There’s Pimsleur thread here, too:

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I know that it is somewhat of a running joke, but I found anime quite useful. I just started watching raw anime, and did so for quite a bit of time (at least half a year, not quite sure). The only other thing related to japanese I did at the time was some Remembering the Kanji. I did manage to go from understanding very little, to actually getting most of what was happening in some simple slice-of-life stuff.

Last year, when I decided to go ahead and take a JLPT, I found a teacher on iTalki, who I then worked through some preparatory books with, like 日本語総まとめ and 新完全マスター, but I found that I was already aware of most of the grammar points in there. And I was able to immediately start talking in japanese with them, even if it took a lot of concentration at the beginning.

The main point to consider with something like this is that you have to find some way to have fun with the show, even if you have no idea what is happening :slight_smile:.

As an addition, it’s done wonders for my listening capabilities. I passed N3 reasonably easily last summer, and for N2 in winter listening was my best section with 60/60.

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Watch Terrace House on Netflix. It contains regular repetitive dialogue that together with formal grammar and vocab studies and WK both accelerates your learning and gives you some base to compare your understanding against.

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I totally second this recommendation! :ok_hand::ok_hand::ok_hand:

I’m watching the “Opening New Doors” series of it at the moment (with English subtitles because after a couple of episodes without any subtitles, it got too frustrating for me to not know what was going on :joy:) but the next series that I watch, I’ll watch all without subtitles, as “proper” immersion.

It’s a great way to hear real Japanese people speaking to each other, similar conversation topics crop up again and again as people move out/in (how old are you, where are you from, etc), and with the 6 people in the house and the in-between sections of the 6 presumably well-known people commentating, you get a good selection of accents and manners of speaking.

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Immersion as a beginner might seem really daunting, 'cause, well, you don’t get almost anything, so if you expect it to be some graded to your level experience you are sort of bound to material that is super basic and mostly oriented at toddlers, which can conflict with the fact that most likely you aren’t into that stuff anymore.:sweat_smile:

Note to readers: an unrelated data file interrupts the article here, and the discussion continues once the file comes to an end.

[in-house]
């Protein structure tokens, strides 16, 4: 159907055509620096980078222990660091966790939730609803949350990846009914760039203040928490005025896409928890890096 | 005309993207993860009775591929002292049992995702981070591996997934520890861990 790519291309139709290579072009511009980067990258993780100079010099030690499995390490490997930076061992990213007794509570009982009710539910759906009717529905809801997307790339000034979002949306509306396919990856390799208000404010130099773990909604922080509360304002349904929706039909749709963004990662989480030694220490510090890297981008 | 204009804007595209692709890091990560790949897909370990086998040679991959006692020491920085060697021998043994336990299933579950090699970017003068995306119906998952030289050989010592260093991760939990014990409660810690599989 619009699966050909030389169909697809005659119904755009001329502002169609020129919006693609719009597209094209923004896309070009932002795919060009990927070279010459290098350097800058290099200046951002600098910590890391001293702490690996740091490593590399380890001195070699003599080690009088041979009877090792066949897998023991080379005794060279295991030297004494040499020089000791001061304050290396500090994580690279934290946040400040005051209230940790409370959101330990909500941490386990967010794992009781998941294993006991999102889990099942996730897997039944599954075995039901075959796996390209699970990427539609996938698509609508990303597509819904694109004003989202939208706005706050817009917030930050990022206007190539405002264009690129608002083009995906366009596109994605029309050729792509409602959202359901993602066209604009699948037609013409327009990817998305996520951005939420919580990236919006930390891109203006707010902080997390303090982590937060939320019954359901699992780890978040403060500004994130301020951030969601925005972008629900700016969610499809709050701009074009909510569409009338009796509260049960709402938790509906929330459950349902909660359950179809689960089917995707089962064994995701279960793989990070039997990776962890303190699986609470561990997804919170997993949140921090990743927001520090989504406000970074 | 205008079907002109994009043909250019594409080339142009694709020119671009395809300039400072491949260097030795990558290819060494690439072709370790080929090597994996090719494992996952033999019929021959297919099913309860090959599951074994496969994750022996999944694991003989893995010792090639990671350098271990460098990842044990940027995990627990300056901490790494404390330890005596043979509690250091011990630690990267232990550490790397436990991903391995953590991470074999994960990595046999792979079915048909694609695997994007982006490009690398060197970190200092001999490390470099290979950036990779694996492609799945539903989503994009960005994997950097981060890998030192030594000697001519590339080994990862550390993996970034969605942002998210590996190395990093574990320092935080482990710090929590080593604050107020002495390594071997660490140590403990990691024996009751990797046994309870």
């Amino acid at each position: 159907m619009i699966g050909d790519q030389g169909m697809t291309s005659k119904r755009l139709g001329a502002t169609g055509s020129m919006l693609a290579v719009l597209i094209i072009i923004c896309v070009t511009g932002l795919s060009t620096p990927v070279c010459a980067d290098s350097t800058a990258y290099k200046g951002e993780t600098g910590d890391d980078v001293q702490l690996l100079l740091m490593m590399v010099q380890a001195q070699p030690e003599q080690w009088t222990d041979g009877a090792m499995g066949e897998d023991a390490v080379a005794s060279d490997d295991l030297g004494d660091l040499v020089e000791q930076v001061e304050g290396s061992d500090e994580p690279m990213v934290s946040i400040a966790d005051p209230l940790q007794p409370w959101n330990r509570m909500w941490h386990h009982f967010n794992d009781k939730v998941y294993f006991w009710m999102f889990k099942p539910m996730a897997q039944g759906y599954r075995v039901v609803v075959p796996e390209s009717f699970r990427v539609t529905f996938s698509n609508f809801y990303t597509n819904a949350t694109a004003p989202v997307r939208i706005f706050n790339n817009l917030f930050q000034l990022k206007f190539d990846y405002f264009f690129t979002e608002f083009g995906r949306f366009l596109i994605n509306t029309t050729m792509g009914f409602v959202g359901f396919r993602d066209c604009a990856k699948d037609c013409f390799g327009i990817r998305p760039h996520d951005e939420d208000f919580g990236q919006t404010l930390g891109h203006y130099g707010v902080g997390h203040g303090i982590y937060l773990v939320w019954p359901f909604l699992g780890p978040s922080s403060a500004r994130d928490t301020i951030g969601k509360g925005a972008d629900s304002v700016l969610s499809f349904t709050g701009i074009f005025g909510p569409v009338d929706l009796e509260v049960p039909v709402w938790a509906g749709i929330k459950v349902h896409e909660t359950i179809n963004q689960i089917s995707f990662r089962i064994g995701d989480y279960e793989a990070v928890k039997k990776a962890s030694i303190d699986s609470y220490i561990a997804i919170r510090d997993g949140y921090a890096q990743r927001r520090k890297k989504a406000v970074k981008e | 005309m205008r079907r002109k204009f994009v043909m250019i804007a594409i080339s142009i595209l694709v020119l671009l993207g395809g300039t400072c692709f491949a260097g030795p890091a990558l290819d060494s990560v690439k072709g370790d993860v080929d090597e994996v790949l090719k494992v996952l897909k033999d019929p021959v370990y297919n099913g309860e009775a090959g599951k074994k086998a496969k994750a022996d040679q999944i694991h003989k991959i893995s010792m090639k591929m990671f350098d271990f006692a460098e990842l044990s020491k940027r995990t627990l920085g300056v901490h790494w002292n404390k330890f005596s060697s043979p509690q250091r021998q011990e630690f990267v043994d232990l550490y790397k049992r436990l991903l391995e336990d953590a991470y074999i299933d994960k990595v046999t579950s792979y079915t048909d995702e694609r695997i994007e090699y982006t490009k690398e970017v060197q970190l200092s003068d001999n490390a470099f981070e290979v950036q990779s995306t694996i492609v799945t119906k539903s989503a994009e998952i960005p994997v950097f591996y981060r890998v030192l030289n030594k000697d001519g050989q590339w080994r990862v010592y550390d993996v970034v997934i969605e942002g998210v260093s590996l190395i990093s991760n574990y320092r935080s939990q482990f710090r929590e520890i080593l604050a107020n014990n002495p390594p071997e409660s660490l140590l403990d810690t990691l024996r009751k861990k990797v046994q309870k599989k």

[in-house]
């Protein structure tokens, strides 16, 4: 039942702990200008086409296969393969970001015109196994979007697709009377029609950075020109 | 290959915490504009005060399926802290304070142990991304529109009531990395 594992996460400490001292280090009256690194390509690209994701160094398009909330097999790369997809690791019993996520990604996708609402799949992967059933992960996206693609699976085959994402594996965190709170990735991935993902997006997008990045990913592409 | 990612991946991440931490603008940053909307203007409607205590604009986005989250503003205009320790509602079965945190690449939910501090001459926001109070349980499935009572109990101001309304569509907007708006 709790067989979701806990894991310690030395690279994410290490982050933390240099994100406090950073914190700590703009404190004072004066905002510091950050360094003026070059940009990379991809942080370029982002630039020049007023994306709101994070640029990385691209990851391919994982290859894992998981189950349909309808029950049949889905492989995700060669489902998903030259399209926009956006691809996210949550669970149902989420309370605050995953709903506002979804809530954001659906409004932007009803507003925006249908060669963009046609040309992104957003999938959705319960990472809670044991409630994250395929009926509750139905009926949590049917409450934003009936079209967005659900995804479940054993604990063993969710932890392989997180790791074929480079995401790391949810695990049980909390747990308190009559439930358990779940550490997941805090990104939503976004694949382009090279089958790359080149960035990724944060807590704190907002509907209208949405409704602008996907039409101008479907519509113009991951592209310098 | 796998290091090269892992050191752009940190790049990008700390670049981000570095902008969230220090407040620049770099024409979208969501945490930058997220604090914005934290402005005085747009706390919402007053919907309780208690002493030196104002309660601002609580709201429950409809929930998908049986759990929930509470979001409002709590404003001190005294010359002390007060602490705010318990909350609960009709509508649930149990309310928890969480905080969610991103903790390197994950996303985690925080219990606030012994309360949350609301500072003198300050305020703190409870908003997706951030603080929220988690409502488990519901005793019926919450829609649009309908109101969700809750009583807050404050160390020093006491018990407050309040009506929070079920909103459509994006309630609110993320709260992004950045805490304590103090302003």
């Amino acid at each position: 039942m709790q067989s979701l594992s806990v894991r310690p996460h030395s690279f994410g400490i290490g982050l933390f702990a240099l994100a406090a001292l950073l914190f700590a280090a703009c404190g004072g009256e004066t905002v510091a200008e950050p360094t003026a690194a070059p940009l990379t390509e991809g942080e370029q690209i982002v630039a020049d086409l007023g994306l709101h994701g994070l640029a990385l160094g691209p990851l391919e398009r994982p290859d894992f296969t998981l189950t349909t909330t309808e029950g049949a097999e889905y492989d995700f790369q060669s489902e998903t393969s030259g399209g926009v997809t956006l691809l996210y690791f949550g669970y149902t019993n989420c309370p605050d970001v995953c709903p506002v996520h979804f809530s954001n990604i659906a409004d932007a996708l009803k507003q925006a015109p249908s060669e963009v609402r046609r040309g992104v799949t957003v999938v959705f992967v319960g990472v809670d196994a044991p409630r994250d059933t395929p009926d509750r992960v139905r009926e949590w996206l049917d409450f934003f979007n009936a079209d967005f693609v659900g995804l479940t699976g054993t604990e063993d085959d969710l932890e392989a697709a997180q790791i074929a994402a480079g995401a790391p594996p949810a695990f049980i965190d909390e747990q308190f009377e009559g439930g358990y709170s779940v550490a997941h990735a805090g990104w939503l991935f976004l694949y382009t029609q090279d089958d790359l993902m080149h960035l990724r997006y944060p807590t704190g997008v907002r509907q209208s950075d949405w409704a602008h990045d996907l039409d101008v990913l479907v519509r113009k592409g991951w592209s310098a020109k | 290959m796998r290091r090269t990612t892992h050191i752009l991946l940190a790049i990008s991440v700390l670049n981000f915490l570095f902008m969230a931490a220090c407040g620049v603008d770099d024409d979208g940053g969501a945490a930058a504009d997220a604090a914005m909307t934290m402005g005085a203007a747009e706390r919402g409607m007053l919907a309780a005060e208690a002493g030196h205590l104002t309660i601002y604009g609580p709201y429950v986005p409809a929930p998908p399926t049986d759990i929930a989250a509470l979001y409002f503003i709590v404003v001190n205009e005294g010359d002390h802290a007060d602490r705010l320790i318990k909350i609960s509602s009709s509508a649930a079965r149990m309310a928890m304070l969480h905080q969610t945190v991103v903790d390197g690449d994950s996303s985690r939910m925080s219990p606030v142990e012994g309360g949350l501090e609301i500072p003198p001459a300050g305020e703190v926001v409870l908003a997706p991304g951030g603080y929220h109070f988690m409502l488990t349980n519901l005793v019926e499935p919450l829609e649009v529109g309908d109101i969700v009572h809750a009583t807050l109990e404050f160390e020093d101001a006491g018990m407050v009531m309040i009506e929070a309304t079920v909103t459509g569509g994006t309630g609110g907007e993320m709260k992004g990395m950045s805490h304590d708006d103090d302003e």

That been said two good alteratives I bumped into when looking for something similar where basically, simple shows with basic plots and somwhat easier on the dialogues (in my case those tended to be slice of life shows) and then action shows where the visual component was super strong, so it provided a strong support to the understanding.

Basically you develope some tolerance to not understanding every little bit, while still enjoying the shows. This gets only better and better, and every couple of months I did watched those earlier shows again, and it was like watching them all over again, getting so much more. Until a point where going line by line is something that became fun. Given the unkown vocab is much lower these days, picking shows for the content alone now has taken out most of the unmotivating issues I was having with this learning routines.

Another great method I did was watching some of my favorites movies dubbed in japanese (LoTR, Matrix, etc). The plot was never an issue so I could pick up words easily given I knew the original lines almost by heart. If that got tiresome I could always space out and forget about the language learning part. :grin:.

In any case you have to start working in unsderstanding by actually listening hundred of hours, so make shure you use something that you actually like and keeps you motivated.:+1: … Of course these routines can be mixed between each other, used with other more formal methods too, so you might just try them :wink:

EDIT: by the way, since you will want to look for a lot of material for immersion to tryout (specially for the dubbed content) I must say that outside of Japan a VPN service and Netflix is the best investment I ever did related to this. If I have to compare it with books, language learning payed websites, even some tandem partners :sweat_smile: , VPN + Netflix has beaten most of the other sources I have met.

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This is a hugely helpful resource! Thank you for pointing it out :smile:

I’m still personally trying to find more resources that can also me to practice basic listening comprehension. Is there any resource purely for beginners?

EDIT: Whoops, turns out if I read a little more, I could probably figure it out myself. Sorry! I’ll check out the other forms of graded readers.